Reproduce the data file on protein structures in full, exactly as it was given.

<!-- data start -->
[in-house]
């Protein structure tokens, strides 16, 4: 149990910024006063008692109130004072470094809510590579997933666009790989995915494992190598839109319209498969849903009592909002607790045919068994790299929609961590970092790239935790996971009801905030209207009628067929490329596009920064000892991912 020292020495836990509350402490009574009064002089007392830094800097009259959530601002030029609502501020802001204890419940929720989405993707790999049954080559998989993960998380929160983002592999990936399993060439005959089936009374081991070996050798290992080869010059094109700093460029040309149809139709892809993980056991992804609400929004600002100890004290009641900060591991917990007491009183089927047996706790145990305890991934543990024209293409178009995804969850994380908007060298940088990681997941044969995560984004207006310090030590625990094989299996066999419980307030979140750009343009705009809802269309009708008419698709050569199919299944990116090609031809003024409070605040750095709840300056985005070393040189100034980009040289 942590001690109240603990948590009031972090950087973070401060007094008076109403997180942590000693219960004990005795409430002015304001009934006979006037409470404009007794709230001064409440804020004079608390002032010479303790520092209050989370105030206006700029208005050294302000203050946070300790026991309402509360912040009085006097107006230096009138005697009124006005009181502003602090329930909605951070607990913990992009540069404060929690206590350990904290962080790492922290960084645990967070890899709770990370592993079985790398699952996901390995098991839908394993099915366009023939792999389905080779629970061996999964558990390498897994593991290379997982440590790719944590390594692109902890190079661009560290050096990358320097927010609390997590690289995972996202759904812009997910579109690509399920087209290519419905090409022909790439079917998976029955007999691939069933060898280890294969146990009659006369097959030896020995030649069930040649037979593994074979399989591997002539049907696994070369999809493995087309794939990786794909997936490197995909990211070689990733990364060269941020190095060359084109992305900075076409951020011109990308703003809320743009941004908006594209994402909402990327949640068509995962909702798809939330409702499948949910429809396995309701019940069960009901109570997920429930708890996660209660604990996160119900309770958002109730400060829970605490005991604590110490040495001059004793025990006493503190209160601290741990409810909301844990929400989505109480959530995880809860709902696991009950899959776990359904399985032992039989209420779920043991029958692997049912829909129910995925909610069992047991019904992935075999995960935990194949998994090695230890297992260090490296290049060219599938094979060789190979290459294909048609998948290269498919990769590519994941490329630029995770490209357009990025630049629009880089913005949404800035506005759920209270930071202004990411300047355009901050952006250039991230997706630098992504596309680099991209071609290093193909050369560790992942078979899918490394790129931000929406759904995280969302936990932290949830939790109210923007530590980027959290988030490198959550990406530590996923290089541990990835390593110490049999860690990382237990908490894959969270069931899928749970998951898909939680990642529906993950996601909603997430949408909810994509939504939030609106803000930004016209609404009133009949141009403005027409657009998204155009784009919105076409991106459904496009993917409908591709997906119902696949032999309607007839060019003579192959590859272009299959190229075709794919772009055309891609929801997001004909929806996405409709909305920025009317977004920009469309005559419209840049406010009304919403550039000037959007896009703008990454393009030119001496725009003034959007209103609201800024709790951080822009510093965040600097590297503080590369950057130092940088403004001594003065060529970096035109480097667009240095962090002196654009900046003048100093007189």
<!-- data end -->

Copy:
[in-house]
């Protein structure tokens, strides 16, 4: 149990910024006063008692109130004072470094809510590579997933666009790989995915494992190598839109319209498969849903009592909002607790045919068994790299929609961590970092790239935790996971009801905030209207009628067929490329596009920064000892991912 020292020495836990509350402490009574009064002089007392830094800097009259959530601002030029609502501020802001204890419940929720989405993707790999049954080559998989993960998380929160983002592999990936399993060439005959089936009374081991070996050798290992080869010059094109700093460029040309149809139709892809993980056991992804609400929004600002100890004290009641900060591991917990007491009183089927047996706790145990305890991934543990024209293409178009995804969850994380908007060298940088990681997941044969995560984004207006310090030590625990094989299996066999419980307030979140750009343009705009809802269309009708008419698709050569199919299944990116090609031809003024409070605040750095709840300056985005070393040189100034980009040289 942590001690109240603990948590009031972090950087973070401060007094008076109403997180942590000693219960004990005795409430002015304001009934006979006037409470404009007794709230001064409440804020004079608390002032010479303790520092209050989370105030206006700029208005050294302000203050946070300790026991309402509360912040009085006097107006230096009138005697009124006005009181502003602090329930909605951070607990913990992009540069404060929690206590350990904290962080790492922290960084645990967070890899709770990370592993079985790398699952996901390995098991839908394993099915366009023939792999389905080779629970061996999964558990390498897994593991290379997982440590790719944590390594692109902890190079661009560290050096990358320097927010609390997590690289995972996202759904812009997910579109690509399920087209290519419905090409022909790439079917998976029955007999691939069933060898280890294969146990009659006369097959030896020995030649069930040649037979593994074979399989591997002539049907696994070369999809493995087309794939990786794909997936490197995909990211070689990733990364060269941020190095060359084109992305900075076409951020011109990308703003809320743009941004908006594209994402909402990327949640068509995962909702798809939330409702499948949910429809396995309701019940069960009901109570997920429930708890996660209660604990996160119900309770958002109730400060829970605490005991604590110490040495001059004793025990006493503190209160601290741990409810909301844990929400989505109480959530995880809860709902696991009950899959776990359904399985032992039989209420779920043991029958692997049912829909129910995925909610069992047991019904992935075999995960935990194949998994090695230890297992260090490296290049060219599938094979060789190979290459294909048609998948290269498919990769590519994941490329630029995770490209357009990025630049629009880089913005949404800035506005759920209270930071202004990411300047355009901050952006250039991230997706630098992504596309680099991209071609290093193909050369560790992942078979899918490394790129931000929406759904995280969302936990932290949830939790109210923007530590980027959290988030490198959550990406530590996923290089541990990835390593110490049999860690990382237990908490894959969270069931899928749970998951898909939680990642529906993950996601909603997430949408909810994509939504939030609106803000930004016209609404009133009949141009403005027409657009998204155009784009919105076409991106459904496009993917409908591709997906119902696949032999309607007839060019003579192959590859272009299959190229075709794919772009055309891609929801997001004909929806996405409709909305920025009317977004920009469309005559419209840049406010009304919403550039000037959007896009703008990454393009030119001496725009003034959007209103609201800024709790951080822009510093965040600097590297503080590369950057130092940088403004001594003065060529970096035109480097667009240095962090002196654009900046003048100093007189």